Impact of Siberian forest fires on the atmosphere over the Korean Peninsula during summer 2014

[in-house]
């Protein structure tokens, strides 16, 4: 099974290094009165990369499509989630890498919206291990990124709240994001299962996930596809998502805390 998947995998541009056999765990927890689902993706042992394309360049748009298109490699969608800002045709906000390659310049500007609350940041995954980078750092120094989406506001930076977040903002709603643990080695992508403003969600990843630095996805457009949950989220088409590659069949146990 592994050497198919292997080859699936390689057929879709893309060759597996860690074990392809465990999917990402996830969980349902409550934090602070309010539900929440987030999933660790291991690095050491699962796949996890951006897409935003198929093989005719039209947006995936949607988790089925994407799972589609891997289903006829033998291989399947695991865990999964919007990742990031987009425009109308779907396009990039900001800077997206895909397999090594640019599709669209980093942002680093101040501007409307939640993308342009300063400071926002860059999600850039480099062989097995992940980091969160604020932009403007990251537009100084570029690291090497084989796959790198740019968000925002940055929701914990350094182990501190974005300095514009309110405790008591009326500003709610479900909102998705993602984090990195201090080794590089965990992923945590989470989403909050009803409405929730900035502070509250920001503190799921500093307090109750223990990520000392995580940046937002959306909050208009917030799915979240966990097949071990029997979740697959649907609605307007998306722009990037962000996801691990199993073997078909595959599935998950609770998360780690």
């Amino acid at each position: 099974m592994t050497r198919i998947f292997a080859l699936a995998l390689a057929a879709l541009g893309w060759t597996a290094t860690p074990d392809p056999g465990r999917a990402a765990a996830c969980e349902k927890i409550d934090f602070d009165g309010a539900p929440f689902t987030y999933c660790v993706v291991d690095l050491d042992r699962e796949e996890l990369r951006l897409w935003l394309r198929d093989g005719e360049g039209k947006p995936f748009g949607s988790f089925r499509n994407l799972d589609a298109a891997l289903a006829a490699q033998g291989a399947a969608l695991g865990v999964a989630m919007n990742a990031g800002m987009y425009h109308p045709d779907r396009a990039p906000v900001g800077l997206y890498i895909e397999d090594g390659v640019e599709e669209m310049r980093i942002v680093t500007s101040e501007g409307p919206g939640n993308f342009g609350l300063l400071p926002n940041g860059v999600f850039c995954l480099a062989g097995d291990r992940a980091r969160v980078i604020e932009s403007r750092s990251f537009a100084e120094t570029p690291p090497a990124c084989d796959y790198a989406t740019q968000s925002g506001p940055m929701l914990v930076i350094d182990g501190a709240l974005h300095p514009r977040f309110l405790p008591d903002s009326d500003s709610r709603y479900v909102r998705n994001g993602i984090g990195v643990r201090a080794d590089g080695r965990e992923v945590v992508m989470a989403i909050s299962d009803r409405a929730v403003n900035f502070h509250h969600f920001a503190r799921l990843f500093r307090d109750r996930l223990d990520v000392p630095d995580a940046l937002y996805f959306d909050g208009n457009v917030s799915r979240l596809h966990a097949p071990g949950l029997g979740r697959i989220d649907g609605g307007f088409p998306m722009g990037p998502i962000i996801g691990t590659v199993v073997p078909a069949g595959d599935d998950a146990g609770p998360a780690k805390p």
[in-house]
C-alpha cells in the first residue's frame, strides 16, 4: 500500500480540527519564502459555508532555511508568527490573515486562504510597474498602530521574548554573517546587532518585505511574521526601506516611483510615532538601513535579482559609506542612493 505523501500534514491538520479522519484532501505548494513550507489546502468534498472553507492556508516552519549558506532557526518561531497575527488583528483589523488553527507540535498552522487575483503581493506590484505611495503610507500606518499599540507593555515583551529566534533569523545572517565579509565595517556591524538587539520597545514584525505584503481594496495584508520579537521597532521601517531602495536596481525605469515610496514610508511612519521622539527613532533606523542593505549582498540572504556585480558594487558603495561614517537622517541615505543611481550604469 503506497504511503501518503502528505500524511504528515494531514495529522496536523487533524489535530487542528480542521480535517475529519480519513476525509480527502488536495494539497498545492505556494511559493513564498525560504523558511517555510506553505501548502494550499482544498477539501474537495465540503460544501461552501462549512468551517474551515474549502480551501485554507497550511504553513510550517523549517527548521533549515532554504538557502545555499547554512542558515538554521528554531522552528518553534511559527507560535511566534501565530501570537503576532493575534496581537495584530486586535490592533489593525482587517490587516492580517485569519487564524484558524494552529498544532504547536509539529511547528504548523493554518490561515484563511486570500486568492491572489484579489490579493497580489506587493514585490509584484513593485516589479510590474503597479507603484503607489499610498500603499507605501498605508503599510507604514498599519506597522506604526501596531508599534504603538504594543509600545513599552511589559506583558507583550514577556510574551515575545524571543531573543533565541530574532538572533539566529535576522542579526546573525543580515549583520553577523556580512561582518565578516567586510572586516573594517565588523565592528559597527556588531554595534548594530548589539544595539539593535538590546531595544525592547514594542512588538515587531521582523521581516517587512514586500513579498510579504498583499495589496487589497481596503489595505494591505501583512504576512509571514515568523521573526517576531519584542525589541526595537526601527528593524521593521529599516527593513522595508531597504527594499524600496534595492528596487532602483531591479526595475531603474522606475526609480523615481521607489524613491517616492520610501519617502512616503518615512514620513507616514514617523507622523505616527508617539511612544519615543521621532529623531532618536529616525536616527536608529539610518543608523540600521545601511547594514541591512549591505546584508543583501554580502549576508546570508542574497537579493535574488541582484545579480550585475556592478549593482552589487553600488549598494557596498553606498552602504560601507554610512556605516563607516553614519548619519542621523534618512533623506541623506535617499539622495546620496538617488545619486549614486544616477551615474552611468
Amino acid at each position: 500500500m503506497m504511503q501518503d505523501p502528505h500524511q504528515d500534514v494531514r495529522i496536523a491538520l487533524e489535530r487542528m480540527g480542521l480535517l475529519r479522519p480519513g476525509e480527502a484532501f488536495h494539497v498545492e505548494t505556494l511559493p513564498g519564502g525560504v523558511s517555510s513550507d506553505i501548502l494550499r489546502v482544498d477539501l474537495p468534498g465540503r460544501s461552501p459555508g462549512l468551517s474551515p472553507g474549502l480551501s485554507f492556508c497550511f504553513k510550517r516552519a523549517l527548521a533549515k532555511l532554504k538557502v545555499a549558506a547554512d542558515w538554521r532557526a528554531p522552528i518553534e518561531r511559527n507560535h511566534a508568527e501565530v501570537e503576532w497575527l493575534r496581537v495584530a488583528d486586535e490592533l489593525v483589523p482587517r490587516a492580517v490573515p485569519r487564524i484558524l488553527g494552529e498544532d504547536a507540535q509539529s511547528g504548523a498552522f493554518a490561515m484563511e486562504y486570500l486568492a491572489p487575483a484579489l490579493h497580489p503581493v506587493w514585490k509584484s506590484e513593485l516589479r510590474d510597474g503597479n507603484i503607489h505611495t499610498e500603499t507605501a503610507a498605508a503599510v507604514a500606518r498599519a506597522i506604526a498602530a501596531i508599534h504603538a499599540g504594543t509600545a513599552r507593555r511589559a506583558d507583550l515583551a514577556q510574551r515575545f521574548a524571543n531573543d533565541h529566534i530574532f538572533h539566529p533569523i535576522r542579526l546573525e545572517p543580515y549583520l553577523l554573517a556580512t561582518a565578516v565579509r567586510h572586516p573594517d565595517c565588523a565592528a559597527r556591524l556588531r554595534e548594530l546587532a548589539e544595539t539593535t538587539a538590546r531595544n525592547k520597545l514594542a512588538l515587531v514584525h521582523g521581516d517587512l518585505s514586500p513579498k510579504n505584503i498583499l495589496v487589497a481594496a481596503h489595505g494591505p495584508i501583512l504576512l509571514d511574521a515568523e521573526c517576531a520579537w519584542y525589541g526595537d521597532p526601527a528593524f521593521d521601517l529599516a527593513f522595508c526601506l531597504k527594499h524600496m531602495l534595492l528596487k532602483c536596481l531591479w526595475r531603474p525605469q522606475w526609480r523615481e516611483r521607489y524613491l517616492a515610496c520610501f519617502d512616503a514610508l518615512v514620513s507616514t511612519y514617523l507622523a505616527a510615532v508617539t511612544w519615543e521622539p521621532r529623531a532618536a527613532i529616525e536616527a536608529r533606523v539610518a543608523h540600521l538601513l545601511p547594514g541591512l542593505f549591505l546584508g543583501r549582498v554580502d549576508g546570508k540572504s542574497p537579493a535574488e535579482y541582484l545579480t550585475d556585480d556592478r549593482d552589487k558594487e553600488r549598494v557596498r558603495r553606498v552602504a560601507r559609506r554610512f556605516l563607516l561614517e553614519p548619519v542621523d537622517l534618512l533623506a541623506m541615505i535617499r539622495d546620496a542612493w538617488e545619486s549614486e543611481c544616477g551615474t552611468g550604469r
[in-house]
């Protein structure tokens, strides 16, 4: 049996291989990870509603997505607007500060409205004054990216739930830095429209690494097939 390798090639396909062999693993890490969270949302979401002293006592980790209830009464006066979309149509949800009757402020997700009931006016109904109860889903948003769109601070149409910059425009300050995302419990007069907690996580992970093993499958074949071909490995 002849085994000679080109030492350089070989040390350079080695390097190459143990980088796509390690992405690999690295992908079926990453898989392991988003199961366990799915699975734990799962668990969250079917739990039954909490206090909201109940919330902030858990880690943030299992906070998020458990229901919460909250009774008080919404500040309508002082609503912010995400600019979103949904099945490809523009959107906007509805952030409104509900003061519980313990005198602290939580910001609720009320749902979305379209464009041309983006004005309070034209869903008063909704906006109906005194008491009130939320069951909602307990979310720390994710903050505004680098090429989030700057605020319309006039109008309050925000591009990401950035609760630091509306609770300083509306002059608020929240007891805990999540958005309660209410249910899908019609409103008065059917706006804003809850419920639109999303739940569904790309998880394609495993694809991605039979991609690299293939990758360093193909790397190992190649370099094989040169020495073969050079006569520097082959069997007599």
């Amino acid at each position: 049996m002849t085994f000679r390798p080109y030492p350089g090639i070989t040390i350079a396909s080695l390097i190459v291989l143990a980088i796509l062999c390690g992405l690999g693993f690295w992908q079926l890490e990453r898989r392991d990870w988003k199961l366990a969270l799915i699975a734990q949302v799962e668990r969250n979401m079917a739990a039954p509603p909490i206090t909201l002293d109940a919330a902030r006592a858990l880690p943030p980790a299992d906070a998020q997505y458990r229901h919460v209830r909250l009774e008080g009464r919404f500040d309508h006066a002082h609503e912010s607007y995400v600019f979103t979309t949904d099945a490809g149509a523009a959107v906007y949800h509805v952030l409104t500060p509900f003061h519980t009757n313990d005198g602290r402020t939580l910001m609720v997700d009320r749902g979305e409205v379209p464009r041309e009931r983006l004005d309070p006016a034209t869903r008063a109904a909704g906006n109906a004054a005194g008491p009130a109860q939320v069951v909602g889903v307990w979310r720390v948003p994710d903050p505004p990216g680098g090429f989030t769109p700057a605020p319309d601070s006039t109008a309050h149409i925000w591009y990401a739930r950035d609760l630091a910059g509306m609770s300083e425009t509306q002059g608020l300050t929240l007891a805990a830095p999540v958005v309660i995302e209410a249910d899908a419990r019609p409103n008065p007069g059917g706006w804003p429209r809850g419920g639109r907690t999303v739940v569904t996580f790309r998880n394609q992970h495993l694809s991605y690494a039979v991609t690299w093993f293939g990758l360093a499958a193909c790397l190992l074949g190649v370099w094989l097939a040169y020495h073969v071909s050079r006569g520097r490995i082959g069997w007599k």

Abstract. Extensive forest fires occurred during late July 2014 across the forested region of Siberia, Russia. Smoke plumes emitted from Siberian forest fires underwent long-range transport over Mongolia and northeast China to the Korean Peninsula, which is located ∼ 3000 km south of the Siberian forest. A notably high aerosol optical depth of ∼ 4 was observed at a wavelength of 500 nm near the source of the Siberian forest fires. Smoke plumes reached 3–5 km in height near the source and fell below 2 km over the Korean Peninsula. Elevated concentrations of levoglucosan were observed (119.7 ± 6.0 ng m−3), which were ∼ 4.5 times higher than those observed during non-event periods in July 2014. During the middle of July 2014, a haze episode occurred that was primarily caused by the long-range transport of emission plumes originating from urban and industrial complexes in East China. Sharp increases in SO42− concentrations (23.1 ± 2.1 µg m−3) were observed during this episode. The haze caused by the long-range transport of Siberian forest fire emissions was clearly identified by relatively high organic carbon (OC) ∕ elemental carbon (EC) ratios (7.18 ± 0.2) and OC ∕ SO42− ratios (1.31 ± 0.07) compared with those of the Chinese haze episode (OC ∕ EC ratio: 2.4 ± 0.4; OC ∕ SO42− ratio: 0.21 ± 0.05). Remote measurement techniques and chemical analyses of the haze plumes clearly show that the haze episode that occurred during late July 2014 was caused mainly by the long-range transport of smoke plumes emitted from Siberian forest fires.